Term life insurance is the simplest of all insurances. The insured selects a coverage amount and defines for how many years the policy will be maintained. This time can range from one year, up to 30 years. If an insured chooses a term of 5 years, when it is fulfilled, it may be necessary to renew the policy, change it, or simply let it expire.
This type of insurance is very popular in cases where you need to have protection for a certain time; for example, when your children are young, while you are paying the mortgage on your house, or until you have your own savings that allow you to leave your family “comfortable” without the need for insurance. So when the need no longer exists, you can choose not to renew insurance, thus saving your premium payments.
One of its great advantages is usually the price since you are buying the insurance for a specific period of time, the premiums are usually exactly the amount that the insurer needs to cover the cost of your policy and there are no extra charges for supply for the future price of insurance.
Although it also has a great disadvantage and that is that many times the need for insurance protection remains indefinitely, even if it has only been taken for a few years. For example, if you purchased insurance for 20 years, because you thought that at that time you would already have the house paid or your children would no longer be your responsibility, but you realize that at the time your insurance is going to expire, none of the both have happened (since she had to refinance her house several times or boys were born later than planned and they are still at home …). It could happen to you that after 20 years when you want to renew the policy, the cost of the new insurance is very expensive or you have become ill and are not “insurable” by then.
For the rest, you can literally have several simultaneous insurance policies, so that when one expires, you have another and so on. The most common terms of term life insurance are:
- One year, renewable every year
- 5 years, renewable
- At 10 years
- At 15 years
- At 20 years
- At 30 years
- Up to a specific age (65 years, 70 years, etc.)
The popularity of each type of term insurance varies according to the time. A few years ago the most popular policy was renewable one year, but it is not anymore. Today the most popular policy is the 20-year-old. However, any of these policies is extremely difficult and would be very expensive to obtain for people over the age of 80.
There are other very common term policies such as level policies, that is, those in which the insured amount does not vary over time. However, sometimes the insured prefer to have a greater amount of insurance or protection in the first years and to decrease the amount of coverage over the years; The latter is known as declining term policies because they believe that their own financial means may cover part of the insurance needs that they cannot cover at the beginning of their professional life.
These policies could begin, for example, with a coverage amount of 100,000 dollars and in year 5 go down to 90,000, in year 10 go down to 80,000 and thus continue to decrease every so many year of validity. The price of the same may be lower than that of the level term policies.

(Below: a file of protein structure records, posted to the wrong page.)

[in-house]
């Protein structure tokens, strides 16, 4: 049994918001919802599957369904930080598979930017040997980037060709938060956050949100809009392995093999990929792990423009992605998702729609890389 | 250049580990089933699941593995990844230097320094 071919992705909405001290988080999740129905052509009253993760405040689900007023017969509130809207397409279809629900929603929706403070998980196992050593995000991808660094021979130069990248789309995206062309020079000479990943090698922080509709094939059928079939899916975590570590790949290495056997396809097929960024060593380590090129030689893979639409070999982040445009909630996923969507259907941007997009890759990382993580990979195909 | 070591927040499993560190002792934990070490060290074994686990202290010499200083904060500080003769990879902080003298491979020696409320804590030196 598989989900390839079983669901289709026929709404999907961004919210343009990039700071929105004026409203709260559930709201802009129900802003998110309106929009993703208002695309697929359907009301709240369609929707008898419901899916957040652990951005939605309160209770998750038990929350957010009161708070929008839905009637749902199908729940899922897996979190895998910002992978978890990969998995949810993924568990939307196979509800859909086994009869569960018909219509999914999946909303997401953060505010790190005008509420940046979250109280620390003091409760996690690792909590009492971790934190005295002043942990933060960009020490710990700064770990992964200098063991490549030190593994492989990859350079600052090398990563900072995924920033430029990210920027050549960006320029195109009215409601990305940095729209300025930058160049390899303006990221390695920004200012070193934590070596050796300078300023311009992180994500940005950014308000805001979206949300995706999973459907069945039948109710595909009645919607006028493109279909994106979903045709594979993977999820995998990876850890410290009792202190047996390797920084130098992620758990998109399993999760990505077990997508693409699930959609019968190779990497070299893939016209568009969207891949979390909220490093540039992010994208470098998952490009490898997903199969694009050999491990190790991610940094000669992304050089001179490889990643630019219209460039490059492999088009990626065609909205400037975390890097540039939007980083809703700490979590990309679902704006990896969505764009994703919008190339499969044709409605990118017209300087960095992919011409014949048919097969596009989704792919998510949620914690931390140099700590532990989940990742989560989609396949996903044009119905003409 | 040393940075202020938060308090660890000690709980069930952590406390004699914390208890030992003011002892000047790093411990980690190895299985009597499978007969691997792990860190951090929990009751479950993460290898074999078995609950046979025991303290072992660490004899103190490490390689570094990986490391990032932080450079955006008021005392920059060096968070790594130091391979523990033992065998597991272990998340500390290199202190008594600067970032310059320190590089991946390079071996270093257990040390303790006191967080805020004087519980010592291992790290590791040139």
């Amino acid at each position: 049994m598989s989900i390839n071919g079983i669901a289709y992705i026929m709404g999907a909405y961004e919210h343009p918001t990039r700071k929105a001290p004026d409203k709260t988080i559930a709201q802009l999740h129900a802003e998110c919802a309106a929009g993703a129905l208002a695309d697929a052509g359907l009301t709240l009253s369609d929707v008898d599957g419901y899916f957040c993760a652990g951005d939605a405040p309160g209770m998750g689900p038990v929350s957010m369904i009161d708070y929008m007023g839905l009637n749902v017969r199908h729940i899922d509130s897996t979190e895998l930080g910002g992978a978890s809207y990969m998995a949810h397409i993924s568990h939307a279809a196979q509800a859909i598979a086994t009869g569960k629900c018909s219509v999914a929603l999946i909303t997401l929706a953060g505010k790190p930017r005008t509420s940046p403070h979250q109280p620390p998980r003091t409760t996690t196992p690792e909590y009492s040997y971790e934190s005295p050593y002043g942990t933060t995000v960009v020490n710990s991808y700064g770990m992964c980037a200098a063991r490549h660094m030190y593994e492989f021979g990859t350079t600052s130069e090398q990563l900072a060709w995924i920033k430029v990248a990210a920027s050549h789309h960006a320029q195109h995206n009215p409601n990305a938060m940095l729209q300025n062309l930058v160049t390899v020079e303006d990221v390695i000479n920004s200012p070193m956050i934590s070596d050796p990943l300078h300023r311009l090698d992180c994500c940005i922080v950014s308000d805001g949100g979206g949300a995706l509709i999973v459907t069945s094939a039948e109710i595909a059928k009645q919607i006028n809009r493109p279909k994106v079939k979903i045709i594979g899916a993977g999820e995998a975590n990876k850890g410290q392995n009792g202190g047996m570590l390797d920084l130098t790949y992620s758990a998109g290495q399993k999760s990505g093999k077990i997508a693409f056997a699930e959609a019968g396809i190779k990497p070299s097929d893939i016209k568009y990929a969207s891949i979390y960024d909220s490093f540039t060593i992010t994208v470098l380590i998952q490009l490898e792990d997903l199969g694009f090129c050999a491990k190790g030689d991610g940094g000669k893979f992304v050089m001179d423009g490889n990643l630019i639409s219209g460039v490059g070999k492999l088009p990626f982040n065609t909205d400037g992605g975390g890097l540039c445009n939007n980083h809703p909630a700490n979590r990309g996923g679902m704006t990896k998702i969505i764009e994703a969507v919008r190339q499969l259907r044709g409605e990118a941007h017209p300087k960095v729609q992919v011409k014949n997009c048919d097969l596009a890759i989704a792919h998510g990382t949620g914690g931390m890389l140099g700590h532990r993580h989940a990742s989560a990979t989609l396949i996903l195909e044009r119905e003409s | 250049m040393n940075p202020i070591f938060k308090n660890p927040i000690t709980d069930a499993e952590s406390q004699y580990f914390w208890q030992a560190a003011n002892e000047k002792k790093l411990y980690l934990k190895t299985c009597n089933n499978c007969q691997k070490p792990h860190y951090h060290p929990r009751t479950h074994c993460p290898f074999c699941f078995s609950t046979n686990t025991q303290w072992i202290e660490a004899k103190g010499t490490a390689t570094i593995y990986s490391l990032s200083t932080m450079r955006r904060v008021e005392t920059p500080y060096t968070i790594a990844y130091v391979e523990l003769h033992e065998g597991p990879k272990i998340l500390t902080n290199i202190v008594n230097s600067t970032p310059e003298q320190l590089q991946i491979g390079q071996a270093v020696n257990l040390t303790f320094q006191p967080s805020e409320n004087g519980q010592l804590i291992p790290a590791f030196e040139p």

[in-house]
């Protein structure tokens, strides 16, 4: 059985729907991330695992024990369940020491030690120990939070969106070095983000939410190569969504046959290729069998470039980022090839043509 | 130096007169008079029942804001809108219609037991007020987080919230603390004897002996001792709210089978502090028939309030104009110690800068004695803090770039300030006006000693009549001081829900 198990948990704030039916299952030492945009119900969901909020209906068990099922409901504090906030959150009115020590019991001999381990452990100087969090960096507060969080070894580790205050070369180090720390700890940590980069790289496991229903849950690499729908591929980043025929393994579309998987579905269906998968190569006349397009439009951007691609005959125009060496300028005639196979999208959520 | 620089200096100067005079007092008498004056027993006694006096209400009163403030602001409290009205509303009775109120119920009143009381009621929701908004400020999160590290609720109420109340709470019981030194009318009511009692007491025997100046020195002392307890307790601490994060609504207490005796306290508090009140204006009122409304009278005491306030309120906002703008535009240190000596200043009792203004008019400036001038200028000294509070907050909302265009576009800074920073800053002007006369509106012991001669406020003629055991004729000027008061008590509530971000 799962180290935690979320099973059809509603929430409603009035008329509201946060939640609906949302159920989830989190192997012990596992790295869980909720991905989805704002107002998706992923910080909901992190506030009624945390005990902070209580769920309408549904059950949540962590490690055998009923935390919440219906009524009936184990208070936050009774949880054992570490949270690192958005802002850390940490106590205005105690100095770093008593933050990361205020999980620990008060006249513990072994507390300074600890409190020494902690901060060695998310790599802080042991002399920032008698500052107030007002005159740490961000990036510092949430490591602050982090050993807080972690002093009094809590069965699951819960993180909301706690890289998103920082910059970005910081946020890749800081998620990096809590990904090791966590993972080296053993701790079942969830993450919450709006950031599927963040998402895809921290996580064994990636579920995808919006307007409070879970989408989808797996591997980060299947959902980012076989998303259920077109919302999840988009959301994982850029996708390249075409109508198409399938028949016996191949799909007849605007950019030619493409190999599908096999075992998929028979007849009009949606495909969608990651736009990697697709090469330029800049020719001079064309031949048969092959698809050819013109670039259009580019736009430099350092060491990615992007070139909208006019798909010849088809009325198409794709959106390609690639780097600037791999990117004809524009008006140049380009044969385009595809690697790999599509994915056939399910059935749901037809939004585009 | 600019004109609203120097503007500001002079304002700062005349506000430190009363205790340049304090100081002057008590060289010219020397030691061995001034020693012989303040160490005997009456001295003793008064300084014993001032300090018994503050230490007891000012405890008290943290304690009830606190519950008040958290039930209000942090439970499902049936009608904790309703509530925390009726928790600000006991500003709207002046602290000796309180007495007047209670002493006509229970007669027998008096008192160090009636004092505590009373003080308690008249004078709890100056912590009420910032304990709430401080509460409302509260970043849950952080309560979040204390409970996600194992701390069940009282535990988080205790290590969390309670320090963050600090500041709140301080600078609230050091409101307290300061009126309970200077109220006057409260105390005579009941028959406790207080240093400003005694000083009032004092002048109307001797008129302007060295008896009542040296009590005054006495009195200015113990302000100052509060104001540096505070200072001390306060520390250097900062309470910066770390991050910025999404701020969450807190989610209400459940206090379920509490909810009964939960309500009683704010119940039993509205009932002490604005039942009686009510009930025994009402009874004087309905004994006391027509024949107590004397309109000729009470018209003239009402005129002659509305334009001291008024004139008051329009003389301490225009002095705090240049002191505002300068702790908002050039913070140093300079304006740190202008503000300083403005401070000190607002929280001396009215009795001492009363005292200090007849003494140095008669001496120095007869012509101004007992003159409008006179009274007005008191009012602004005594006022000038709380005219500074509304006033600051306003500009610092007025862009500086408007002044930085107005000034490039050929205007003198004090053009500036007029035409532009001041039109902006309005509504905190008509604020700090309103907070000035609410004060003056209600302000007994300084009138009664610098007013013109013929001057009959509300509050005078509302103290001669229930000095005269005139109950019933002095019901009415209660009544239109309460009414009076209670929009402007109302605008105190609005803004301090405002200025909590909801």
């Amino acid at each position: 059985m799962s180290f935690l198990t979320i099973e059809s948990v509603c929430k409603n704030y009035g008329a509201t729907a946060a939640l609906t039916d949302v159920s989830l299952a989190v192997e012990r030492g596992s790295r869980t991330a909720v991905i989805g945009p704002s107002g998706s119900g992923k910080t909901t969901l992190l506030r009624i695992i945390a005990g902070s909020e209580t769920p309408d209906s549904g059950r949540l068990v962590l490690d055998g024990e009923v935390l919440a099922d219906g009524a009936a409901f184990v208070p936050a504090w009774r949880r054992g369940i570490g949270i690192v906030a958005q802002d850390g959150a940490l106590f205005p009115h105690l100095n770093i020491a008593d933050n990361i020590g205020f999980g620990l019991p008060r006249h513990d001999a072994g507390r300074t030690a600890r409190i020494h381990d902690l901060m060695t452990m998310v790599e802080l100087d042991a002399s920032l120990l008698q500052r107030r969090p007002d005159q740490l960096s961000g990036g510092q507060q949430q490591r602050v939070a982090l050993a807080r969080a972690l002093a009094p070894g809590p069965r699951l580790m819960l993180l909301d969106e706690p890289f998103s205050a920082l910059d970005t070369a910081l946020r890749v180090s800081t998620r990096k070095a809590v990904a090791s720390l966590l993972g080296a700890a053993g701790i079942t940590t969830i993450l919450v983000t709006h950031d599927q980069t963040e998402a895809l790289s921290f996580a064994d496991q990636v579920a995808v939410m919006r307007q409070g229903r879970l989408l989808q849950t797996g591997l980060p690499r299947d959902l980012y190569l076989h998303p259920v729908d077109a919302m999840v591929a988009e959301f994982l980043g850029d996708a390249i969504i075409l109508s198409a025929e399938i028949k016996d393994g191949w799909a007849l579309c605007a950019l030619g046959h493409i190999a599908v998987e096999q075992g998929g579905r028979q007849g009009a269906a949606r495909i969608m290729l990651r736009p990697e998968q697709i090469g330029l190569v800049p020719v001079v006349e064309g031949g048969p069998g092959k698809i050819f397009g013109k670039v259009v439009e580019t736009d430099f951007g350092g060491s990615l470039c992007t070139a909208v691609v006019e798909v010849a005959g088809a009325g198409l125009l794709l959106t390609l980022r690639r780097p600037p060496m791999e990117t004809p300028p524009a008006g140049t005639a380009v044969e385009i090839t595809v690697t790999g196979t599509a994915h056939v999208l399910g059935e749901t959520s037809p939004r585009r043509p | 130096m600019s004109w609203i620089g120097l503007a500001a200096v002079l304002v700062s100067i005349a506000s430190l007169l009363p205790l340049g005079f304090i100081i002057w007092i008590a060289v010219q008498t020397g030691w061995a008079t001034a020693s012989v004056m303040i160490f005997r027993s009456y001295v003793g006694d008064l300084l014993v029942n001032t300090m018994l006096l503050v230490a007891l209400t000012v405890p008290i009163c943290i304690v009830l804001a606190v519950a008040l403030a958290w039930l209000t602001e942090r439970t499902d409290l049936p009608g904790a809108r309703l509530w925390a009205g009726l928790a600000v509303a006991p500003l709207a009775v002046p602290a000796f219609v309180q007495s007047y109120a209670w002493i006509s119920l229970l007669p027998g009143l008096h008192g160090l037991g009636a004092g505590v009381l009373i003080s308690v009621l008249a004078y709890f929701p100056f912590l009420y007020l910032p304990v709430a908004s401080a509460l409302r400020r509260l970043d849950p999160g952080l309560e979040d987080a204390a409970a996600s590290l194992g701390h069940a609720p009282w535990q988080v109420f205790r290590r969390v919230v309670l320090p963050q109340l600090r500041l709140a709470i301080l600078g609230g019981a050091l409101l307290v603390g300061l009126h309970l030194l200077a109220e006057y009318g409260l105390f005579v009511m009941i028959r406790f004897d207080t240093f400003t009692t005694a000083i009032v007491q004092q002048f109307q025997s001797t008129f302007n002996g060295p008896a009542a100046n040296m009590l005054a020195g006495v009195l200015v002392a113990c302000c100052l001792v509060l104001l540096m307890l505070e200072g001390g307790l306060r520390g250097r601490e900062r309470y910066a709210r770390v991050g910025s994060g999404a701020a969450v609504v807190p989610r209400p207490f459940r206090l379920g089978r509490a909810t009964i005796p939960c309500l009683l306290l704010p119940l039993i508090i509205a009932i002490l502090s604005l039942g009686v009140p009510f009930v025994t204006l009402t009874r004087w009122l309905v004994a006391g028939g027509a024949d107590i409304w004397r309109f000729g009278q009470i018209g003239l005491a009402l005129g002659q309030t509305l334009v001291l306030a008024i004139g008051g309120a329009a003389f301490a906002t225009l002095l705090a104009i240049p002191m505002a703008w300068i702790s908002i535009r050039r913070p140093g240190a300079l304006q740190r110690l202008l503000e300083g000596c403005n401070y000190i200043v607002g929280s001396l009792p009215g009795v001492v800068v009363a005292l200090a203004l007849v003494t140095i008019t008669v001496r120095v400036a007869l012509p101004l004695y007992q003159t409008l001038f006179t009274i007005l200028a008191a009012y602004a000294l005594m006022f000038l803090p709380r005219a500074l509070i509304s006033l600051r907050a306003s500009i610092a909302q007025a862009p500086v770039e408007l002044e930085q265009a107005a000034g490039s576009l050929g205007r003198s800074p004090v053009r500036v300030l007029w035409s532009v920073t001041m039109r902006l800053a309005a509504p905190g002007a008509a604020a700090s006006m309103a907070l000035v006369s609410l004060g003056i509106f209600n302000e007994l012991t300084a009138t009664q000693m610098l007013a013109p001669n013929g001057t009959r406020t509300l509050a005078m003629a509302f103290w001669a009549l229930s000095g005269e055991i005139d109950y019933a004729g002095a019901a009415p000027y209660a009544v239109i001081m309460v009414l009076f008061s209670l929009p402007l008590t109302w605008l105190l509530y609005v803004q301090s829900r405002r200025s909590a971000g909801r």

Another important value of term policies is that they can be renewed ( renewable ). If a policy were non-renewable, upon expiration, the insured would have to demonstrate that they are still eligible for new insurance and most likely should undergo a new medical examination. If the policy is renewable, the insured saves himself the medical examination and the possibility that his health has deteriorated and he is no longer eligible for the same insurance that he had before, some years ago when he initially obtained the insurance.
The possibility of renewal should not be confused with the pricing of the premium. When it is guaranteed that a policy is renewable, it is said that there is no need to do a medical examination again, but this does not generally ensure that the premium continues to cost the same since ultimately, the insured he has aged and by the law of life he is increasingly prone to die; therefore, the insurer’s risk increases over the years, as does the amount of the policy.
In reality, the price of the policy is based on the insured’s age, gender, and state of health, as well as the risk the insurer takes with said policy and the time of the insurance. For example, a 25-year-old woman will pay for a less expensive policy than a 65-year-old woman, even though both are apparently in good health. If you decide on a 5-year (renewable) insurance, it will cost less than if you choose a 30-year term policy.
When in 5 years the woman is no longer 25 but 30 years old, she will pay the premium corresponding to a woman of 30 years, even if the policy is renewable.
Another option for the insured when the term ends is to convert that policy to term, which ends in x years of issuance (in the example, 5 years) in another type of insurance, such as permanent ones.
In this case of conversion, the applicable premium will be determined by the age of the insured, and because it is a conversion, it will not be necessary to carry out new medical examinations.
Hundreds of thousands of people find it necessary to have insurance, even if they feel unhappy about having to pay year after year for insurance that expires from time to time and that no one wishes they had to use because then it would mean that the insured is already dead.
For this reason, the insurance industry has devised a new type of insurance in which it is guaranteed that if the term of the insurance passes and they have not had to use it (since the insured is still alive and their beneficiaries have not received any compensation), the insurance company will return the money paid in annual or monthly premiums; Of course, this guarantee will have a substantial surcharge on the life insurance premium.